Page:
Barbera N
Name of the variety in France
This variety is originally from Northern Italy (Piedmont).
There is no officially recognized synonym in France nor in the other countries of the European Union, for this variety.
Legal information
In France, Barbera is officially listed in the "Catalogue of vine varieties" since 2014 on the A list and classified. This variety is also listed in the catalogues of other Member States of the European Union: Bulgaria, Cyprus, Croatia, Greece, Italy, Malta and Slovenia.
Wine grape variety.
Evolution of cultivated areas in France
ha 0.5
Descriptive elements
The identification is based on:
- the tip of the young shoot with a slightly piping distribution of anthocyanin coloration and a high density of prostrate hairs,
- the yellow young leaves with slightly bronze spots and a medium to high density of prostrate hairs,
- the shoots with long and red-striped internodes,
- the small to medium, circular or pentagonal, dark green adult leaves, with five or sometimes seve, lobes, deep U or club-shaped upper lateral sinuses (on the suckers, the leaves can be extremely divided, with very wide and very deep lateral sinuses), a slightly open or closed V-shaped petiole sinus with overlapping lobes, not numerous teeth, medium compared to their width at the base with straight or convex sides, no anthocyanin coloration of veins, a thick, moderately blistered leaf blade, flat or slightly revolute on the edges, and on the lower side of the leaves, a medium density of erect hairs and a low to medium density of prostrate hairs,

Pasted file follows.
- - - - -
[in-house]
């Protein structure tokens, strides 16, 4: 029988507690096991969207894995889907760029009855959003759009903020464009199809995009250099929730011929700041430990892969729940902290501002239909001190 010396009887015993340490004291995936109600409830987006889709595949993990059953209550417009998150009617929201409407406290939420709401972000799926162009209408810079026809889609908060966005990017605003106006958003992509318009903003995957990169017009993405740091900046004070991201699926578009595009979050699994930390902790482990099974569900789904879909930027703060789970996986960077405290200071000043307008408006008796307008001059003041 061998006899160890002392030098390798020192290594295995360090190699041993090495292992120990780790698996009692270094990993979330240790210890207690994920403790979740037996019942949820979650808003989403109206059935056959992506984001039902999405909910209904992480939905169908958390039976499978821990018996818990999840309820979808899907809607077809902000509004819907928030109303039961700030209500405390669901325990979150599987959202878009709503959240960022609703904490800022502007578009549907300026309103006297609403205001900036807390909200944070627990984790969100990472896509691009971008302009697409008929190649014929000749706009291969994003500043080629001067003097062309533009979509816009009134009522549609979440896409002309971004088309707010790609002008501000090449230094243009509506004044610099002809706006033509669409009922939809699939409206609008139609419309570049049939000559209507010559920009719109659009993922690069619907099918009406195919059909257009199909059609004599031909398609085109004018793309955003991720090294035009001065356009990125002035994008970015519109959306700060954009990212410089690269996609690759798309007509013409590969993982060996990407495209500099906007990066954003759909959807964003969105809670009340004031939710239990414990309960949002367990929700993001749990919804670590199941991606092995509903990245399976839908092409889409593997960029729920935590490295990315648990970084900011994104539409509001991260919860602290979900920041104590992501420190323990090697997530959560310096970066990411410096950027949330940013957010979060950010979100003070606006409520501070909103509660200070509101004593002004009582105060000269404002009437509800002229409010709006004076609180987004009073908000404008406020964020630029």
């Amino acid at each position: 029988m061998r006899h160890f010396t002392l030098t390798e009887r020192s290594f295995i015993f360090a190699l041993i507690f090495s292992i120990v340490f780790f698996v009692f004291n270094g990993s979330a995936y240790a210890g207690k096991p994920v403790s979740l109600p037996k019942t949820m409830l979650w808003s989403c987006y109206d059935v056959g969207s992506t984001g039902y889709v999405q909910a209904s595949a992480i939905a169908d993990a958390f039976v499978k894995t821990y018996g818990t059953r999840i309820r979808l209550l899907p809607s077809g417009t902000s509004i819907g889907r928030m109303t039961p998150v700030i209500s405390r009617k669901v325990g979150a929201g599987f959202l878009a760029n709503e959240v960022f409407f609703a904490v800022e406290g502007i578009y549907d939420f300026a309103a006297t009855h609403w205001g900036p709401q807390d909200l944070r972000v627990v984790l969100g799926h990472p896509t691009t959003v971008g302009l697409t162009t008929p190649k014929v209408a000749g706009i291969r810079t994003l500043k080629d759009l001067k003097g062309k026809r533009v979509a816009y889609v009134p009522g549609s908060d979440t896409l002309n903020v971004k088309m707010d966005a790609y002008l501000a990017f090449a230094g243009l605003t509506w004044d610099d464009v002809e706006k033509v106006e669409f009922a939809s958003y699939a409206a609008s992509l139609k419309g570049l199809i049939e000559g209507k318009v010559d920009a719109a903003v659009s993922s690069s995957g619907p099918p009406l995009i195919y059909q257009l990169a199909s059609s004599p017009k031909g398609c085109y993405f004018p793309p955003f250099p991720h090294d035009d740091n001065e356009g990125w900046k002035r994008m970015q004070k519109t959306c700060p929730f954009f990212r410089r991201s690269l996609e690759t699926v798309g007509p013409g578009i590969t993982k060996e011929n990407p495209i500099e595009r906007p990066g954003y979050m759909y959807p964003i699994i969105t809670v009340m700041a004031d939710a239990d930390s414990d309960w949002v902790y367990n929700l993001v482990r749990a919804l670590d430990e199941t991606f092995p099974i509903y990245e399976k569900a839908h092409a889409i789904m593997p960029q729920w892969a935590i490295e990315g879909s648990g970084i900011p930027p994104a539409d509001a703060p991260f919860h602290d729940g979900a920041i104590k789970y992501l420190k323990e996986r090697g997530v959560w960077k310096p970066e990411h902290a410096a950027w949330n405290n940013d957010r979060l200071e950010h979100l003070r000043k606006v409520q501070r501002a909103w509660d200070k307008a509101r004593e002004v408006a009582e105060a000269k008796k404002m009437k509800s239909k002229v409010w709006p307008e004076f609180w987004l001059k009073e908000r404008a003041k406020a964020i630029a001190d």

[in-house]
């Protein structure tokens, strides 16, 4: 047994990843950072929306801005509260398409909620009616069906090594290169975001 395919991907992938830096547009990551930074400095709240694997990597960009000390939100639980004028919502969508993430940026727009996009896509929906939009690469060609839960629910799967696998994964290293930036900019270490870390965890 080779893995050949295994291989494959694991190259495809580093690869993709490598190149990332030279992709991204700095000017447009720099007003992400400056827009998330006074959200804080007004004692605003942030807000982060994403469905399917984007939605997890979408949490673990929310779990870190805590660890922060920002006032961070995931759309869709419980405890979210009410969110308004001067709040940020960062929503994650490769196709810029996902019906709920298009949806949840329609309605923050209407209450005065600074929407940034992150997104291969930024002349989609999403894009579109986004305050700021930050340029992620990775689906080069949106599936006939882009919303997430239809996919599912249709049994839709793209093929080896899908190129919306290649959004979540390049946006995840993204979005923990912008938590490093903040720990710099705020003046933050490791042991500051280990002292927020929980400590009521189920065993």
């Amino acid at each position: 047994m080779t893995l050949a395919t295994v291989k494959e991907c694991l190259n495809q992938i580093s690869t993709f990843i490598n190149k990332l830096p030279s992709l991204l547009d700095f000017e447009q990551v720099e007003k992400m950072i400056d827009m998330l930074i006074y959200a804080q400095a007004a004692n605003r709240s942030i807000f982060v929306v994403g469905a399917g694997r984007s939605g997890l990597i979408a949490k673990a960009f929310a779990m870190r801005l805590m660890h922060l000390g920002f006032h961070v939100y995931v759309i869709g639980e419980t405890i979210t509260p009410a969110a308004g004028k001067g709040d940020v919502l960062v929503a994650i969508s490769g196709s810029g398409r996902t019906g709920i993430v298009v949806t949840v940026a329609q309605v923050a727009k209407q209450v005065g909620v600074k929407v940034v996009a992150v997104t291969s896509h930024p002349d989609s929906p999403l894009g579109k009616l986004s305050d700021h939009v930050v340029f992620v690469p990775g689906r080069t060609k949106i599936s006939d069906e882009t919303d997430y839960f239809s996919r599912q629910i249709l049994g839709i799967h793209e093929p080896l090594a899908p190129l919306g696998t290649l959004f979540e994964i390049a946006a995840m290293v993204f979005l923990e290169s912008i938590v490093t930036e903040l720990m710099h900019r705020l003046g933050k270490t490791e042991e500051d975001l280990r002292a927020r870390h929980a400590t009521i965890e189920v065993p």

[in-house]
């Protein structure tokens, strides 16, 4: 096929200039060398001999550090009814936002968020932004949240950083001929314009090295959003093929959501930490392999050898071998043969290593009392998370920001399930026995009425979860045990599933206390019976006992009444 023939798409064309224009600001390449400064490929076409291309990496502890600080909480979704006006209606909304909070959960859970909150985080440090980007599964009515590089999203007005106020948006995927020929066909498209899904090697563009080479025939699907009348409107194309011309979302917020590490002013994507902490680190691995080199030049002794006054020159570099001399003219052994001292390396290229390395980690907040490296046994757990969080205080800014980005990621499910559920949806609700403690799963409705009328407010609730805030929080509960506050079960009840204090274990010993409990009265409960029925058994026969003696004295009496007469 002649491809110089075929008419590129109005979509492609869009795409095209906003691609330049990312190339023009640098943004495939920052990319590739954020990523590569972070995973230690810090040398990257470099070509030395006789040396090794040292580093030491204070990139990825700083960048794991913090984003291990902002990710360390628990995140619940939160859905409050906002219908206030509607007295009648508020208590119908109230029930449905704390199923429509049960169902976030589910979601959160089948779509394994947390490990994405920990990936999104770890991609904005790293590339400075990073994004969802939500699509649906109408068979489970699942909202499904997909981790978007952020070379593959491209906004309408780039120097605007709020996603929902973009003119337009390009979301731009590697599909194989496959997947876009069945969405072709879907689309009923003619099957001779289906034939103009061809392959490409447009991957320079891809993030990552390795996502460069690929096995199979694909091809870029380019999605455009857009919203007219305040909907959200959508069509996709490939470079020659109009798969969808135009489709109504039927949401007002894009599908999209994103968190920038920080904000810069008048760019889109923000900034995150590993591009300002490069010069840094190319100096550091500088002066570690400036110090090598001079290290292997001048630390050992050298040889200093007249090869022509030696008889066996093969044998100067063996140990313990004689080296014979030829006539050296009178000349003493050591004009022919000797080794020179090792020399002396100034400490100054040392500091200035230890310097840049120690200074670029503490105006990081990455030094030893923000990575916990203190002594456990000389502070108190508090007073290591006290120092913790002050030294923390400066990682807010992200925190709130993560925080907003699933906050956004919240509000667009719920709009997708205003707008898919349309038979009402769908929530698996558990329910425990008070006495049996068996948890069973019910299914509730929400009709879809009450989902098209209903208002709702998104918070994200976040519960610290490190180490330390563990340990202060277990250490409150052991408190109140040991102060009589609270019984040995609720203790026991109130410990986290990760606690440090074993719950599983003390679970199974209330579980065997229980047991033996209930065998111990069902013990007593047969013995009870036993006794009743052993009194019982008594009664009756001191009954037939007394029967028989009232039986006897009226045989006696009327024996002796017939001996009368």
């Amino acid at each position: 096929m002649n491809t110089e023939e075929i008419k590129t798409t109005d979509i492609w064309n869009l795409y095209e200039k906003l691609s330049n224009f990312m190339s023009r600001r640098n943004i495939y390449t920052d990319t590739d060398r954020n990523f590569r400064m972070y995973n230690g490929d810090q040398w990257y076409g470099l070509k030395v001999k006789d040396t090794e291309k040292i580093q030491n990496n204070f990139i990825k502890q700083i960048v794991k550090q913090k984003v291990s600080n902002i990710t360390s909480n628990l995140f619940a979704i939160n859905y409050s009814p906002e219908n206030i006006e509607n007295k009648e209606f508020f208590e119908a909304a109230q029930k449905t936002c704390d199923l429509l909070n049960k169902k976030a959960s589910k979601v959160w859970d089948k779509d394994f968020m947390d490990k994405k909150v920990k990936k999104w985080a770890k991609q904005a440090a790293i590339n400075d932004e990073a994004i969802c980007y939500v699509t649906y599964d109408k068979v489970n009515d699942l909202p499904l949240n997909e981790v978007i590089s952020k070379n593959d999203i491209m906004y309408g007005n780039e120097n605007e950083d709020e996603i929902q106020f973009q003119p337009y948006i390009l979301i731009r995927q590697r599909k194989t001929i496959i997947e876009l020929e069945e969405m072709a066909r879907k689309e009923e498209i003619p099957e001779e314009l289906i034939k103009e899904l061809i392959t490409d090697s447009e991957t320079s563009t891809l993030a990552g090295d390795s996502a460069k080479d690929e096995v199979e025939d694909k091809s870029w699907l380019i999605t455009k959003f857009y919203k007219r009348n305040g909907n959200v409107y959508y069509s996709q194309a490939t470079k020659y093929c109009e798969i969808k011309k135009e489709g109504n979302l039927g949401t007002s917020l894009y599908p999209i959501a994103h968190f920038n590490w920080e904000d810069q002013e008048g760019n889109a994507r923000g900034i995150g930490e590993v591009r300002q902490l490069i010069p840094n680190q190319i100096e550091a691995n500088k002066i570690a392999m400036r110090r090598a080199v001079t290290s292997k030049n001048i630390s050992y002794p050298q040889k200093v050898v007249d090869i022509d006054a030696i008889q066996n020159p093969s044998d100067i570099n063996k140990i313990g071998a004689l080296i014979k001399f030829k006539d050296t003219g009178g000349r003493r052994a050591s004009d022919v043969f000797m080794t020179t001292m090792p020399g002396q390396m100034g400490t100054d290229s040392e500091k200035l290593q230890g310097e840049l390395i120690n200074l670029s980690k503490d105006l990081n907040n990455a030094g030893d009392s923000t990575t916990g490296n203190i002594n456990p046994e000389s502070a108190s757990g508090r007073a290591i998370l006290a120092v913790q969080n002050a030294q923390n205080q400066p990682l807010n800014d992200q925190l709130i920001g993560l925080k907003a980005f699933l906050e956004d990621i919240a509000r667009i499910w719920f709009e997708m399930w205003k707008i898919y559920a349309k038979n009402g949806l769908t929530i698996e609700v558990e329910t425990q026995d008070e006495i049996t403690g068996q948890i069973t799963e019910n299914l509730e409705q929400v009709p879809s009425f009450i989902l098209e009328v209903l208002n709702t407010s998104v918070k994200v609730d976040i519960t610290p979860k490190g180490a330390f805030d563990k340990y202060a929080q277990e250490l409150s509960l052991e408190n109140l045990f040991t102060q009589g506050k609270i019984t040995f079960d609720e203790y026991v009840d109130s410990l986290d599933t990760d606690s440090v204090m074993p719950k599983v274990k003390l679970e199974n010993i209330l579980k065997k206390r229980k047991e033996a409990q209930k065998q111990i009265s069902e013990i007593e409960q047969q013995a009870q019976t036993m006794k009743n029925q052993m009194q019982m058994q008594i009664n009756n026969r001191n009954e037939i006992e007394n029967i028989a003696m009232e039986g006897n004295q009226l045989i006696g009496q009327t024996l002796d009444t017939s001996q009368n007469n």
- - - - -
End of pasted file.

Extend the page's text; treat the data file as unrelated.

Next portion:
- the ellipsoid berries.
Genetic profile
Allel 1 131 223 249 182 192 244 238 233 251
Allel 2 133 223 253 186 200 260 254 259 271
Bud burst: 1 day after Chasselas.
Grape maturity: mid-season, 3 weeks and a half after Chasselas.
Suitability for cultivation and agronomic production
Barbera has a semi-erect bearing and a regular fertility. It is vigorous and can produce high yields if its vigor is not managed. It is best to prune it long, with a sufficient trellis as its shoots are long. This variety is adapted to clay-limestone dry and not very fertile soils. It is, in certain circumstances, sensitive to potassium deficiency.
Susceptibility to diseases and pests
Barbera is a little sensitive to downy mildew and is very sensitive to grey and sour rot. This variety is often affected by grapevine leafroll-associated virus and, in California, by Pierce's disease.
Technological potentiality
Barbera's bunches are medium in size and compact. Their peduncle is particularly long and remains green or not very lignified. The berries are medium, simple-flavored, with bloom, a moderately thick skin and a juicy pulp. The fruits keep a high acidity when ripe. Barbera is used to produce a large range of wines: sparkling wines of the "spumante" or "frizzante" type, new wines, and with riper grapes, red wines that are aged in wood barrels, colored, rich, generous and elegant.
Clonal selection in France
There is no certified clone for this variety yet.
Bibliographic references
- Documentary collections of the Centre de Ressources Biologiques de la Vigne de Vassal-Montpellier, INRAE - Institut Agro | Montpellier, Marseillan, France.
- Dictionnaire encyclopédique des cépages et de leurs synonymes. P. Galet, 2015, Ed. Libre&Solidaire, France.
- Traité général de viticulture, Ampélographie. P. Viala and V. Vermorel, 1901-1909, Ed. Masson, Paris, France.
- Registro nazionale delle varieta di vite. Ministère de l’agriculture italien [web site, visited in 2020].
- Registre Ampélographique International. 1961-1972, Ed. OIV, France.
- Wine Grape Varieties of Australie. G.Kerridge and A. Anticliff, 1999, Ed. CSIRO, Australie.
- Wine Grape Varieties in California. L. Christensen et al., 2003, Ed. University of California Agriculture and Natural Ressources, Etats-Unis.
- Grape Cultivars for Wine Production in South Africa. P.G. Goussard, 2008, Ed. Cheviot, Afrique du Sud.